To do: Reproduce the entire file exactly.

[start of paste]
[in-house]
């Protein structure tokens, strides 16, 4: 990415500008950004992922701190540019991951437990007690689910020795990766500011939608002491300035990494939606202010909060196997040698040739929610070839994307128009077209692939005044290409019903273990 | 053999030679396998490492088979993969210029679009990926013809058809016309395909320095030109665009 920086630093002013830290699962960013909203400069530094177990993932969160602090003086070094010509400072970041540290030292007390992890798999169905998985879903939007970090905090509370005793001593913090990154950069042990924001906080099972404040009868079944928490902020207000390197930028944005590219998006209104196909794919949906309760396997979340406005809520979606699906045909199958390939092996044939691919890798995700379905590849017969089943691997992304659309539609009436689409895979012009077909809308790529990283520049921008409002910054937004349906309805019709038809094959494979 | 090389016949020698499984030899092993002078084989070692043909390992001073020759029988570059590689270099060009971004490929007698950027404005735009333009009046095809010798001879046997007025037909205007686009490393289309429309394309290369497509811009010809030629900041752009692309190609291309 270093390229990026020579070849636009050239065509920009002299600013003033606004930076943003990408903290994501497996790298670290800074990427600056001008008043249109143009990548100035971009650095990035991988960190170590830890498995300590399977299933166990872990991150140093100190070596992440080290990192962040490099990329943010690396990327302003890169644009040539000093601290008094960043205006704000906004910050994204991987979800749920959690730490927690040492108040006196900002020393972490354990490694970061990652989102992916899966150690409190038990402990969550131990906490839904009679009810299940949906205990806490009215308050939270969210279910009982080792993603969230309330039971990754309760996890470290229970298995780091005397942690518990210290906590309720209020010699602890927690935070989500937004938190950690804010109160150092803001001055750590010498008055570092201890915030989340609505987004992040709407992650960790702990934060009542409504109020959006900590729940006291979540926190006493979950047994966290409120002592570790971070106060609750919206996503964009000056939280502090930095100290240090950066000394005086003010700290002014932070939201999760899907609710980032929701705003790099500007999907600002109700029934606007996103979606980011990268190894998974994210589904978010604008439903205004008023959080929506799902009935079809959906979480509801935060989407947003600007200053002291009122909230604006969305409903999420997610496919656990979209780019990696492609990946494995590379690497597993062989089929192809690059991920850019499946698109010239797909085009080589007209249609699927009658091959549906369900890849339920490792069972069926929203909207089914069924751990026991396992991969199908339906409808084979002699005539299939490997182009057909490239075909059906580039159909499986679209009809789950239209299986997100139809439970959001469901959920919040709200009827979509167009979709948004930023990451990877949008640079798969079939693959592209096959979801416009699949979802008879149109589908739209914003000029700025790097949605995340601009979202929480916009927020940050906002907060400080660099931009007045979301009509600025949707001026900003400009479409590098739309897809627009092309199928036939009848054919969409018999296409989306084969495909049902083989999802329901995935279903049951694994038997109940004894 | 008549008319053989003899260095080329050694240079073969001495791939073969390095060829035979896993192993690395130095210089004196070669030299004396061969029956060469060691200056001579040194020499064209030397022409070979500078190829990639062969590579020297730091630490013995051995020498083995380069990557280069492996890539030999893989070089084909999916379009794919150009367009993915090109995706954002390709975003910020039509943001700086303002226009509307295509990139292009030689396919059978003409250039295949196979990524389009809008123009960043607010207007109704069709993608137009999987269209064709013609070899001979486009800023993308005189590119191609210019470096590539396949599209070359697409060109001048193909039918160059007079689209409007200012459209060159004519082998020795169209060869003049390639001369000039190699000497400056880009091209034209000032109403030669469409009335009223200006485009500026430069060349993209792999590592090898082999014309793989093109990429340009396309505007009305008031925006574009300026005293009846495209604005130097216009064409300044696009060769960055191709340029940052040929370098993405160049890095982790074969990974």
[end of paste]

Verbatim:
[in-house]
């Protein structure tokens, strides 16, 4: 990415500008950004992922701190540019991951437990007690689910020795990766500011939608002491300035990494939606202010909060196997040698040739929610070839994307128009077209692939005044290409019903273990 | 053999030679396998490492088979993969210029679009990926013809058809016309395909320095030109665009 920086630093002013830290699962960013909203400069530094177990993932969160602090003086070094010509400072970041540290030292007390992890798999169905998985879903939007970090905090509370005793001593913090990154950069042990924001906080099972404040009868079944928490902020207000390197930028944005590219998006209104196909794919949906309760396997979340406005809520979606699906045909199958390939092996044939691919890798995700379905590849017969089943691997992304659309539609009436689409895979012009077909809308790529990283520049921008409002910054937004349906309805019709038809094959494979 | 090389016949020698499984030899092993002078084989070692043909390992001073020759029988570059590689270099060009971004490929007698950027404005735009333009009046095809010798001879046997007025037909205007686009490393289309429309394309290369497509811009010809030629900041752009692309190609291309 270093390229990026020579070849636009050239065509920009002299600013003033606004930076943003990408903290994501497996790298670290800074990427600056001008008043249109143009990548100035971009650095990035991988960190170590830890498995300590399977299933166990872990991150140093100190070596992440080290990192962040490099990329943010690396990327302003890169644009040539000093601290008094960043205006704000906004910050994204991987979800749920959690730490927690040492108040006196900002020393972490354990490694970061990652989102992916899966150690409190038990402990969550131990906490839904009679009810299940949906205990806490009215308050939270969210279910009982080792993603969230309330039971990754309760996890470290229970298995780091005397942690518990210290906590309720209020010699602890927690935070989500937004938190950690804010109160150092803001001055750590010498008055570092201890915030989340609505987004992040709407992650960790702990934060009542409504109020959006900590729940006291979540926190006493979950047994966290409120002592570790971070106060609750919206996503964009000056939280502090930095100290240090950066000394005086003010700290002014932070939201999760899907609710980032929701705003790099500007999907600002109700029934606007996103979606980011990268190894998974994210589904978010604008439903205004008023959080929506799902009935079809959906979480509801935060989407947003600007200053002291009122909230604006969305409903999420997610496919656990979209780019990696492609990946494995590379690497597993062989089929192809690059991920850019499946698109010239797909085009080589007209249609699927009658091959549906369900890849339920490792069972069926929203909207089914069924751990026991396992991969199908339906409808084979002699005539299939490997182009057909490239075909059906580039159909499986679209009809789950239209299986997100139809439970959001469901959920919040709200009827979509167009979709948004930023990451990877949008640079798969079939693959592209096959979801416009699949979802008879149109589908739209914003000029700025790097949605995340601009979202929480916009927020940050906002907060400080660099931009007045979301009509600025949707001026900003400009479409590098739309897809627009092309199928036939009848054919969409018999296409989306084969495909049902083989999802329901995935279903049951694994038997109940004894 | 008549008319053989003899260095080329050694240079073969001495791939073969390095060829035979896993192993690395130095210089004196070669030299004396061969029956060469060691200056001579040194020499064209030397022409070979500078190829990639062969590579020297730091630490013995051995020498083995380069990557280069492996890539030999893989070089084909999916379009794919150009367009993915090109995706954002390709975003910020039509943001700086303002226009509307295509990139292009030689396919059978003409250039295949196979990524389009809008123009960043607010207007109704069709993608137009999987269209064709013609070899001979486009800023993308005189590119191609210019470096590539396949599209070359697409060109001048193909039918160059007079689209409007200012459209060159004519082998020795169209060869003049390639001369000039190699000497400056880009091209034209000032109403030669469409009335009223200006485009500026430069060349993209792999590592090898082999014309793989093109990429340009396309505007009305008031925006574009300026005293009846495209604005130097216009064409300044696009060769960055191709340029940052040929370098993405160049890095982790074969990974």